The first HT elevators originally used chimes that were lower pitched than the ones they use now. Any time Schindler's maintenance crew finds one of these, they replace the chimes with the current high-pitched ones, so they are now very rare. The current chime is much slower than the low-pitched chime. 330As and 400As all use these types of chimes. The only difference between the two of these elevators are the floor passing chimes.
The two mentioned types of chimes above were thought to be the only two chimes HT elevators used. However, on March 28, 2014, YouTube user Ih8escalators discovered a Schindler 321A installed in 1998 with extremely rare chimes, which are lower than the common low-pitched chimes. This elevator can be found at Macy's Furniture Gallery in Carle, Place, New York, and as of 2016, this is the only known elevator with these chimes, and is possibly the only HT elevator left in the world with these chimes. They was discontinued possibly because of ADA regulations, the same problem the more-common low-pitched chimes had. This type of chime was possibly replaced by the more-recognizable low-pitched chime.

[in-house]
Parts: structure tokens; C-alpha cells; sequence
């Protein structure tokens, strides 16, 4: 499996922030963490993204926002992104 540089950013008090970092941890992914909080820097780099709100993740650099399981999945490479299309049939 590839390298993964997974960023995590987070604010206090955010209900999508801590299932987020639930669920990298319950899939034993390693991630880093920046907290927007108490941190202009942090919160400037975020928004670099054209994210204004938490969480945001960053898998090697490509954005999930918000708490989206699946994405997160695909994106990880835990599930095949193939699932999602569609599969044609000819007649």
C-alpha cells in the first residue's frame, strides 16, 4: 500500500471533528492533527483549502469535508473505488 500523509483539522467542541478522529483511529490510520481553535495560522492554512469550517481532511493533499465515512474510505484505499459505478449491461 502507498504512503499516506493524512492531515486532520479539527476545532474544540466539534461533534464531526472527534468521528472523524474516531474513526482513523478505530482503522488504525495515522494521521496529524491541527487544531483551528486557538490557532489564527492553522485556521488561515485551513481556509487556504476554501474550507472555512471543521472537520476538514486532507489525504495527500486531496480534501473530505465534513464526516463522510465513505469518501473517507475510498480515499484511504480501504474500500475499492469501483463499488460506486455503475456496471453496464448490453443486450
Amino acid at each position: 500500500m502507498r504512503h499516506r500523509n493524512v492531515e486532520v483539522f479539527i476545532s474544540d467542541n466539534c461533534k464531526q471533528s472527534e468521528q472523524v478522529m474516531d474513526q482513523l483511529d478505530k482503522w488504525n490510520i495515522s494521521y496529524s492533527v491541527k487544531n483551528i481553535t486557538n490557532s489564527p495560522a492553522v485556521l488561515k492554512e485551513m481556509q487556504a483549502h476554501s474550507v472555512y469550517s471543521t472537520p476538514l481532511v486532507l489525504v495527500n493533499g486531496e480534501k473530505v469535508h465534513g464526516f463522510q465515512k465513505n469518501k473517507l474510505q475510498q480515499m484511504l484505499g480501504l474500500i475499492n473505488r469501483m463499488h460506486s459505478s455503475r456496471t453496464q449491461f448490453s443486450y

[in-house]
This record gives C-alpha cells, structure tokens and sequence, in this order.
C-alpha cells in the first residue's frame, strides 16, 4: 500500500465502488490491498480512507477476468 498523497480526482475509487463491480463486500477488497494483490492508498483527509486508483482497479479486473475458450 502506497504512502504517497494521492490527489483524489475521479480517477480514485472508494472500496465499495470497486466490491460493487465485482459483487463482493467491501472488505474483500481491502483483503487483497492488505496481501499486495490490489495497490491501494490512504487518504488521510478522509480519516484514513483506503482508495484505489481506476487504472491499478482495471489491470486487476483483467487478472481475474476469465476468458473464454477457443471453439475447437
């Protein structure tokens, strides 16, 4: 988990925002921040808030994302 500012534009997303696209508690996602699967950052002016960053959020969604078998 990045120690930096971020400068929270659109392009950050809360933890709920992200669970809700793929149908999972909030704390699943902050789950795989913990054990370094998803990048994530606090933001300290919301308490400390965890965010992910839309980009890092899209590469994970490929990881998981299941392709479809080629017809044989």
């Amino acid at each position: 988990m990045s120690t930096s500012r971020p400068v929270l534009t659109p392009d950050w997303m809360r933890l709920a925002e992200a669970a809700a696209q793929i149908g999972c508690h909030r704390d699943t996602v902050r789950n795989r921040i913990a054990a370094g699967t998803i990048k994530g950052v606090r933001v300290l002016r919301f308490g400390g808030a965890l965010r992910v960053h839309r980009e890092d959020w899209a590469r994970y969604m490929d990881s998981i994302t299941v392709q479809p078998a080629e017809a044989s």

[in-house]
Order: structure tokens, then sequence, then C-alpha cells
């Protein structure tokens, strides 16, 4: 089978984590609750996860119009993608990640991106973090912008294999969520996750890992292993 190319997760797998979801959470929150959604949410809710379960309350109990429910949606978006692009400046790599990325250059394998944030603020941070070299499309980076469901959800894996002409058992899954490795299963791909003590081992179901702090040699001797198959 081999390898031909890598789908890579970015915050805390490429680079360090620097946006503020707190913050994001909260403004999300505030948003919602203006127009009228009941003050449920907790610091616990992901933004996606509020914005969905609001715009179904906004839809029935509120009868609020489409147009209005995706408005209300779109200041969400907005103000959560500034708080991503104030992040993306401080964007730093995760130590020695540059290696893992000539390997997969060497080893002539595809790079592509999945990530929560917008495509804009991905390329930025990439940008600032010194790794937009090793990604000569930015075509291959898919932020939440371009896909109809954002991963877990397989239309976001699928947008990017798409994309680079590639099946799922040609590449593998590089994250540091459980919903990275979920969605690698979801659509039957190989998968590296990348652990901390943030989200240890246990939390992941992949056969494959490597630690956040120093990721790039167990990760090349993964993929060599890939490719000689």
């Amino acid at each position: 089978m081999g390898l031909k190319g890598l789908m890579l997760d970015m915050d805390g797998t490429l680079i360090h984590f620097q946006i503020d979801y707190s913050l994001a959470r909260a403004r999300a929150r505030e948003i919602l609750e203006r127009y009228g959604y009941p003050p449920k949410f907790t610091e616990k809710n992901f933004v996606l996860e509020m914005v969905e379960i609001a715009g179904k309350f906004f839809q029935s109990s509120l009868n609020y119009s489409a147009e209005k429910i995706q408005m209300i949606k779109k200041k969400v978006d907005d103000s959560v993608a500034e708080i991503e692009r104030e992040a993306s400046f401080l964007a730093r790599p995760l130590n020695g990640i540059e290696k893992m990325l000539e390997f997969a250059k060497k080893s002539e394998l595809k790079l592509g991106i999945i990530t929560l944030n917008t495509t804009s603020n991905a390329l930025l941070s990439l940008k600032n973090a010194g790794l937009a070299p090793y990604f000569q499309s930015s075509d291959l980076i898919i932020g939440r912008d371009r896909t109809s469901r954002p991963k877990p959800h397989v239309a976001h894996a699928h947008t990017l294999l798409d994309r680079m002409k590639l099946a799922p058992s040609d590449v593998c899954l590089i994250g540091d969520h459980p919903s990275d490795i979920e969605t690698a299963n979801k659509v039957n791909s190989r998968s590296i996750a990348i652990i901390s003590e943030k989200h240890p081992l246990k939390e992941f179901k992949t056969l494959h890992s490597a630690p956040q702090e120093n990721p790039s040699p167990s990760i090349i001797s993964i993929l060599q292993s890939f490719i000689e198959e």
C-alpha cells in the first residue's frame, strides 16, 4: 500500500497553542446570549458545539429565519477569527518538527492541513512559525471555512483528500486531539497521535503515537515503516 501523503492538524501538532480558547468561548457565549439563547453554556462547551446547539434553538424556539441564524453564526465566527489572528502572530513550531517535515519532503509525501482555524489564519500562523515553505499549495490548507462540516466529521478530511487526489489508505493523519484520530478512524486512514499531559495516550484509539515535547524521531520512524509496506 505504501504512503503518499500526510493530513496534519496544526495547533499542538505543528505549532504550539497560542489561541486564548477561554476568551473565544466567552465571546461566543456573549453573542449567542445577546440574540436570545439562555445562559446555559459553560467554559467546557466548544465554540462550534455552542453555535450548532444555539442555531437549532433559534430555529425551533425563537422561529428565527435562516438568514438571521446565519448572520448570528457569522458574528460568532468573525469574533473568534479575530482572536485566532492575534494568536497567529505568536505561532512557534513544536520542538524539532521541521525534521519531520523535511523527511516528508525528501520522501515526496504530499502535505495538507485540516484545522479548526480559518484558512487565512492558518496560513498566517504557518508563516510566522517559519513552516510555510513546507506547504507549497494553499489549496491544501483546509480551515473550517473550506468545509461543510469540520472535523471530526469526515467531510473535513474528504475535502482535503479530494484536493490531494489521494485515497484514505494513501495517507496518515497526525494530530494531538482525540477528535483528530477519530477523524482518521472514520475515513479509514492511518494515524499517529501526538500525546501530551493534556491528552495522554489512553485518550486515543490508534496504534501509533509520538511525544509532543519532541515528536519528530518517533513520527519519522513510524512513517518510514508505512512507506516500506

- Further Information: Schindler Elevator Fixtures Guide (Z-Line sections)
Z-Line are keypads used in the Miconic 10 and SchindlerID destination dispatch elevators. They are installed in the elevator lobby. There are three versions of Z-Line keypads used in the American Schindler elevators. The first one, which is the early version, features black buttons and a simple red coloured LED dot matrix display. They could also be in a form of a standalone pillar. The second version, which is a rare version, features a larger panel, black wedged buttons, and blue illuminated LCD display. The third and latest version was the European/Asian version, with boxless design, grey wedged buttons and LCD display which lights up blue. The destination indicator displays inside the car are the same type as the one used in other countries.